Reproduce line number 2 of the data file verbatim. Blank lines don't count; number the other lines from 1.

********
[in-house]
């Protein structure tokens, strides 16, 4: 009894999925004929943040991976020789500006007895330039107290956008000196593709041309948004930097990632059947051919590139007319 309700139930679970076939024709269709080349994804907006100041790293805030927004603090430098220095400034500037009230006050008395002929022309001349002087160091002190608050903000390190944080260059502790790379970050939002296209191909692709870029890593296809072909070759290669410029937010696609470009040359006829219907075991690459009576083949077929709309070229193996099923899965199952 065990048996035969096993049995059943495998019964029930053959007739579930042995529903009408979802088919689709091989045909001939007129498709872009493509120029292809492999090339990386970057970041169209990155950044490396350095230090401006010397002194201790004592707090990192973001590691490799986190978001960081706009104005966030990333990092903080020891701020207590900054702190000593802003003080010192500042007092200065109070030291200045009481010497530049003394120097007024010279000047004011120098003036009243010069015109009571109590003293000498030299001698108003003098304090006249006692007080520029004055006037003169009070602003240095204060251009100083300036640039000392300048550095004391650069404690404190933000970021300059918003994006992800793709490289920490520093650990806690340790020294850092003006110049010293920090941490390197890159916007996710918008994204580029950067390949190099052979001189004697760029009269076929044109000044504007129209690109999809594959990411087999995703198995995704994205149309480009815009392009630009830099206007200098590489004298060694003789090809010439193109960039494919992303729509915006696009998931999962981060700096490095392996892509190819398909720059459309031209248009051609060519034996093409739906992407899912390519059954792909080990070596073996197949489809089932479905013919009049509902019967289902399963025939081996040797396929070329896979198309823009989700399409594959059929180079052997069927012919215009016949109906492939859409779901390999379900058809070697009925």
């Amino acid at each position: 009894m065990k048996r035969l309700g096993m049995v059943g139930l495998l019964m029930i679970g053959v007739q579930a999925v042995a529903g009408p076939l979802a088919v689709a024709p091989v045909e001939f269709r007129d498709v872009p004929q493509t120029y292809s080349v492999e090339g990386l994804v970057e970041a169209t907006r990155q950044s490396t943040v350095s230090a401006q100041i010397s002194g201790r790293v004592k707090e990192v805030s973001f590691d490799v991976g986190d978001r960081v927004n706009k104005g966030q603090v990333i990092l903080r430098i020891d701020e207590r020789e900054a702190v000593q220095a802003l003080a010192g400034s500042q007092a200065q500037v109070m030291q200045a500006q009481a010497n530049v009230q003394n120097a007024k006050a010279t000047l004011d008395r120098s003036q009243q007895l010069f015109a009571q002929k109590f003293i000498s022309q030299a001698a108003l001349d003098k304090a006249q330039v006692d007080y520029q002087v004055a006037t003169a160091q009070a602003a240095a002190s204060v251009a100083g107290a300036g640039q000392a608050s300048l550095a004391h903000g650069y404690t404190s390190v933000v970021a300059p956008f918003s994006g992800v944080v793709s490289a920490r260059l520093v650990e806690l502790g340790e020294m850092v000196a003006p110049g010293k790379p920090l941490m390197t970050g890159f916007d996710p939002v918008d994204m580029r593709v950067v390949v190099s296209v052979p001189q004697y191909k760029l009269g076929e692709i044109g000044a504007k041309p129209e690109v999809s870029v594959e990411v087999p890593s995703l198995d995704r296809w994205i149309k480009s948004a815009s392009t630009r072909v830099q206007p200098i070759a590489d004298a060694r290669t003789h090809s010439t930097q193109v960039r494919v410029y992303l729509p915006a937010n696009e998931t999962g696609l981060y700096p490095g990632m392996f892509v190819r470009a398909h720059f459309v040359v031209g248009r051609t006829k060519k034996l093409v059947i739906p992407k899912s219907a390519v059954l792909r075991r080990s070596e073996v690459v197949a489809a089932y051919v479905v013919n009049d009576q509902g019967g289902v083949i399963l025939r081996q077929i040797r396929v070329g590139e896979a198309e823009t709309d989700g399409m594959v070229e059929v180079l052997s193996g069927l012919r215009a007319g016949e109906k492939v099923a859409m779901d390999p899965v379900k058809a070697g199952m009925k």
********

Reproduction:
């Protein structure tokens, strides 16, 4: 009894999925004929943040991976020789500006007895330039107290956008000196593709041309948004930097990632059947051919590139007319 309700139930679970076939024709269709080349994804907006100041790293805030927004603090430098220095400034500037009230006050008395002929022309001349002087160091002190608050903000390190944080260059502790790379970050939002296209191909692709870029890593296809072909070759290669410029937010696609470009040359006829219907075991690459009576083949077929709309070229193996099923899965199952 065990048996035969096993049995059943495998019964029930053959007739579930042995529903009408979802088919689709091989045909001939007129498709872009493509120029292809492999090339990386970057970041169209990155950044490396350095230090401006010397002194201790004592707090990192973001590691490799986190978001960081706009104005966030990333990092903080020891701020207590900054702190000593802003003080010192500042007092200065109070030291200045009481010497530049003394120097007024010279000047004011120098003036009243010069015109009571109590003293000498030299001698108003003098304090006249006692007080520029004055006037003169009070602003240095204060251009100083300036640039000392300048550095004391650069404690404190933000970021300059918003994006992800793709490289920490520093650990806690340790020294850092003006110049010293920090941490390197890159916007996710918008994204580029950067390949190099052979001189004697760029009269076929044109000044504007129209690109999809594959990411087999995703198995995704994205149309480009815009392009630009830099206007200098590489004298060694003789090809010439193109960039494919992303729509915006696009998931999962981060700096490095392996892509190819398909720059459309031209248009051609060519034996093409739906992407899912390519059954792909080990070596073996197949489809089932479905013919009049509902019967289902399963025939081996040797396929070329896979198309823009989700399409594959059929180079052997069927012919215009016949109906492939859409779901390999379900058809070697009925």